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The Senate Judiciary Committee has advanced the nomination of a 38-year-old judge and ally of Senate Majority Leader Mitch McConnell to serve on a federal appeals court, despite Democrats’ objections that he’s inexperienced and biased against the Obama health care law.

The panel's 12-10, party-line vote Thursday sets the stage for Justin Walker’s likely confirmation in the GOP-controlled Senate.

Walker, a protege of both McConnell and Supreme Court Justice Brett Kavanaugh, told senators last month that he will have an open mind on the Affordable Care Act, adding that he was writing as an academic and commentator when he criticized as “indefensible” a Supreme Court ruling upholding the law.

Walker, who was confirmed as a federal judge last fall, declined a request by Senate Democrats to recuse himself on matters related to the health care law if he’s confirmed to the U.S. Court of Appeals for the District of Columbia Circuit. The court is widely considered the second-most powerful in the nation and frequently serves as a launching pad for a seat on the Supreme Court. Four current justices, including Kavanaugh, served on the D.C. circuit.

Sen. Dick Durbin of Illinois, the No. 2 Senate Democrat, called Walker's nomination a travesty and an affront to other, more qualified conservative judges.



The Supreme Court on Monday upheld the oversight board established by Congress to help Puerto Rico out of a devastating financial crisis that has been exacerbated by the coronavirus outbreak, recent earthquakes and damage from Hurricane Maria in 2017. The justices reversed a lower court ruling that threatened to throw the island's recovery efforts into chaos.

In a unanimous holding, the court will allow the oversight board's work to pull the island out of the largest municipal bankruptcy in U.S. history to proceed. At one point, Puerto Rico faced more than $100 billion in debt and unfunded pension obligations.

The case stemmed from a constitutional challenge to the oversight board's composition led by hedge funds that invested in Puerto Rican bonds. A lower court ruled last year that board members were appointed in violation of the Constitution because they were not confirmed by the Senate.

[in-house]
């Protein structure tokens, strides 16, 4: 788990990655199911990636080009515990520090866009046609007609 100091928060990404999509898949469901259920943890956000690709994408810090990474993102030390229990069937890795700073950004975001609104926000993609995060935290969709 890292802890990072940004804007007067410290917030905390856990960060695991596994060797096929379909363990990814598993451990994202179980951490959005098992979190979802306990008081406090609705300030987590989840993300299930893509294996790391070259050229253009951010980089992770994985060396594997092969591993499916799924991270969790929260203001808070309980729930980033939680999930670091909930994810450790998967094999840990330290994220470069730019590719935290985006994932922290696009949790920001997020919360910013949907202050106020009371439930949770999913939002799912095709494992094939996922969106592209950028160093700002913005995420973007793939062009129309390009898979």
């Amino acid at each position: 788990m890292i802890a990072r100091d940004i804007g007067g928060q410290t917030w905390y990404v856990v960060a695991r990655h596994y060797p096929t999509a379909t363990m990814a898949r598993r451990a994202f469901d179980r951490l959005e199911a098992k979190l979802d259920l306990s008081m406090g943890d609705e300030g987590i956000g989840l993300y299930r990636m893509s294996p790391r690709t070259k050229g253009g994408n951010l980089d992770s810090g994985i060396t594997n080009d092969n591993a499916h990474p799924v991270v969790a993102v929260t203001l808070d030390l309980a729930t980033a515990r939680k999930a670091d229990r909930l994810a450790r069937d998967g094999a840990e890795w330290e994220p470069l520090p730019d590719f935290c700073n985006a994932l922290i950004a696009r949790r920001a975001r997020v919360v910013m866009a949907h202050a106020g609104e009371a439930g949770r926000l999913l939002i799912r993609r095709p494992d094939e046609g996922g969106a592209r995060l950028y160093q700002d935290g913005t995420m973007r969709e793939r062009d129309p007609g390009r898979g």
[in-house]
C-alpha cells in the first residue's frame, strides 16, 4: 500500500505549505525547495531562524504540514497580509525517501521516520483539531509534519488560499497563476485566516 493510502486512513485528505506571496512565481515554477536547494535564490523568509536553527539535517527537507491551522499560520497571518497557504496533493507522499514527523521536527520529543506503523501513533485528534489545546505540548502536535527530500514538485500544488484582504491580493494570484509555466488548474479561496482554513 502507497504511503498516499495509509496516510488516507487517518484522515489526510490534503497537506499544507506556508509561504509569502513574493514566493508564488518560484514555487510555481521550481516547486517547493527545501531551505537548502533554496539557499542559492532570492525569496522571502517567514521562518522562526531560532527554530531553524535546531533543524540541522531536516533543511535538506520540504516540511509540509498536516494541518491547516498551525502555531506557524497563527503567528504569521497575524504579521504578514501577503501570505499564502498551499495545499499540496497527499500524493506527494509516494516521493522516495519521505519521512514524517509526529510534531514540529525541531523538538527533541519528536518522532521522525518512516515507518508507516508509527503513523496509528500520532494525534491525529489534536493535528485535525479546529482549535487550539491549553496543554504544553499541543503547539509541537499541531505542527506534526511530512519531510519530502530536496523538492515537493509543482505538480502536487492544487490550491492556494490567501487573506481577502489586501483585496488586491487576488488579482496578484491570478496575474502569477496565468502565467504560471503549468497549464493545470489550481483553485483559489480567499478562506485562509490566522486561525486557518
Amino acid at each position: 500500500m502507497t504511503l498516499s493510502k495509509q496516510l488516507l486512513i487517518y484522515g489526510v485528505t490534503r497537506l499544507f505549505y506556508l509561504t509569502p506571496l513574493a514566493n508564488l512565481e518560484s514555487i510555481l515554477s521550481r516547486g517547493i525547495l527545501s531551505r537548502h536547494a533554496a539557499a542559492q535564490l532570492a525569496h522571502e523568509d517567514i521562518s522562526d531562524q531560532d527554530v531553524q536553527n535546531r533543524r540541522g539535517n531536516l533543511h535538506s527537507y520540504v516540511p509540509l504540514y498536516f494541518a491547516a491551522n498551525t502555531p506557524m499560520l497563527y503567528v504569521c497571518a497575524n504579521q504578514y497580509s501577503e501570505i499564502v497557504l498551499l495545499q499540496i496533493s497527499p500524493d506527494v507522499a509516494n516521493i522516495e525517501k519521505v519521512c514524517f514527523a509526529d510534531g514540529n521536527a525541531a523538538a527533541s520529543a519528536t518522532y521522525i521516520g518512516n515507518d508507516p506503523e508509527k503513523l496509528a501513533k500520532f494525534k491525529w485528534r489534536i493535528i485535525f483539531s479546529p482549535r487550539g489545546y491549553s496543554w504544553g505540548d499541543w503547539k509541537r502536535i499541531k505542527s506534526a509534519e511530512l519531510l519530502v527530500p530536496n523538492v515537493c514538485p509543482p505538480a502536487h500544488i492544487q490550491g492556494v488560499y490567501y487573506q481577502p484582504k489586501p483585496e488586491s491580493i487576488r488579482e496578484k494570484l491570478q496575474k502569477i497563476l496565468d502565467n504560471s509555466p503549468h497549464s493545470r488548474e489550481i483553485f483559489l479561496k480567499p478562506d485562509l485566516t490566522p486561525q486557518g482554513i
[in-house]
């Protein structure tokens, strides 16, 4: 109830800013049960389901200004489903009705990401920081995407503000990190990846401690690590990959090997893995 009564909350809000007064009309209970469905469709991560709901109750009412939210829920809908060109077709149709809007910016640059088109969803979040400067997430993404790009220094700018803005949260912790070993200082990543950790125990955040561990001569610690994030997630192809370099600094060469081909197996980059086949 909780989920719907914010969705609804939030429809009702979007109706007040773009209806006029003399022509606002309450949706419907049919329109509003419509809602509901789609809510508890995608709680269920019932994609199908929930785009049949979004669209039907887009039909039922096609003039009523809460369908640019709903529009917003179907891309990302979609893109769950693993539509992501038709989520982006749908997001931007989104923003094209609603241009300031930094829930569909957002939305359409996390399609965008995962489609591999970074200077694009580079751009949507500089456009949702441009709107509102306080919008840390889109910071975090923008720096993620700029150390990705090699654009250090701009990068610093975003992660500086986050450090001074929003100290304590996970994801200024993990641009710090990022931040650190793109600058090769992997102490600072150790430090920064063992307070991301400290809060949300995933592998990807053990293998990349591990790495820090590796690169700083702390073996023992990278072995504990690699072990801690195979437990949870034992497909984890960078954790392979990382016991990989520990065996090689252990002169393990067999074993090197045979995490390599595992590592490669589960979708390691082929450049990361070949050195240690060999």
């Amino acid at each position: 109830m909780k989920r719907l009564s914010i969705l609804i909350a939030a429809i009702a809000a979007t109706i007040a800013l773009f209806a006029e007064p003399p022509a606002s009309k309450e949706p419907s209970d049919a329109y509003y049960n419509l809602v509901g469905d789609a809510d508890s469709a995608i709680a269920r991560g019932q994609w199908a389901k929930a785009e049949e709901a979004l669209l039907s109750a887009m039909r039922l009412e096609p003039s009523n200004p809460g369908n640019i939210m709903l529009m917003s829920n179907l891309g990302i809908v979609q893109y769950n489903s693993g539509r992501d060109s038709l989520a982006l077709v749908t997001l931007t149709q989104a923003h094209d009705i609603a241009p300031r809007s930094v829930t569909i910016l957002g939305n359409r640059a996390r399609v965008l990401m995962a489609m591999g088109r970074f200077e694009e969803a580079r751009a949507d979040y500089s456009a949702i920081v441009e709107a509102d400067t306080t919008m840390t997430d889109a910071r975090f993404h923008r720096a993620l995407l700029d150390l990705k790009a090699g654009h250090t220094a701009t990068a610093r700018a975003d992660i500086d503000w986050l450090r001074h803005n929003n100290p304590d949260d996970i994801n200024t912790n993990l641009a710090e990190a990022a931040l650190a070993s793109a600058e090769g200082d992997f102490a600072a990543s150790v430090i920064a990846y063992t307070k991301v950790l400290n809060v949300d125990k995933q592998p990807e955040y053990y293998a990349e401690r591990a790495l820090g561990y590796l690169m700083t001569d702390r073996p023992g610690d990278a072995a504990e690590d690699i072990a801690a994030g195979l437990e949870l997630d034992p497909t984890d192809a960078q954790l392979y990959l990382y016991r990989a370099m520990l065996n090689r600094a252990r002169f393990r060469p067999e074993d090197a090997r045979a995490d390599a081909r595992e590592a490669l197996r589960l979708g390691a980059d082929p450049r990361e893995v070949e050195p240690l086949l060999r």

The president selects the board's seven voting members. They and one other non-voting member chosen by Puerto Rico's governor approve budgets and fiscal plans drawn up by the island's government. The board also handles bankruptcy-like cases that allow the island to restructure its debts.


The Supreme Court on Wednesday temporarily prevented the House of Representatives from obtaining secret grand jury testimony from special counsel Robert Mueller’s Russia investigation.

The court’s unsigned order granted the Trump administration’s request to keep previously undisclosed details from the investigation of Russian interference in the 2016 election out of the hands of Democratic lawmakers, at least until early summer.

The court will decide then whether to extend its hold and schedule the case for arguments in the fall. If it does, it’s likely the administration will be able to put off the release of any materials until after Election Day. Arguments themselves might not even take place before Americans decide whether to give President Donald Trump a second term.

For justices eager to avoid a definitive ruling, the delay could mean never having to decide the case, if either Trump loses or Republicans regain control of the House next year. It’s hard to imagine the Biden administration would object to turning over the Mueller documents or House Republicans would continue to press for them.

House Speaker Nancy Pelosi objected to the high court’s decision in a statement Wednesday evening. “The House’s long-standing right to obtain grand jury information pursuant to the House’s impeachment power has now been upheld by the lower courts twice,” Pelosi said. “These rulings are supported by decades of precedent and should be permitted to proceed.”

The federal appeals court in Washington ruled in March that the documents should be turned over because the House Judiciary Committee’s need for the material in its investigation of Trump outweighed the Justice Department’s interests in keeping the testimony secret.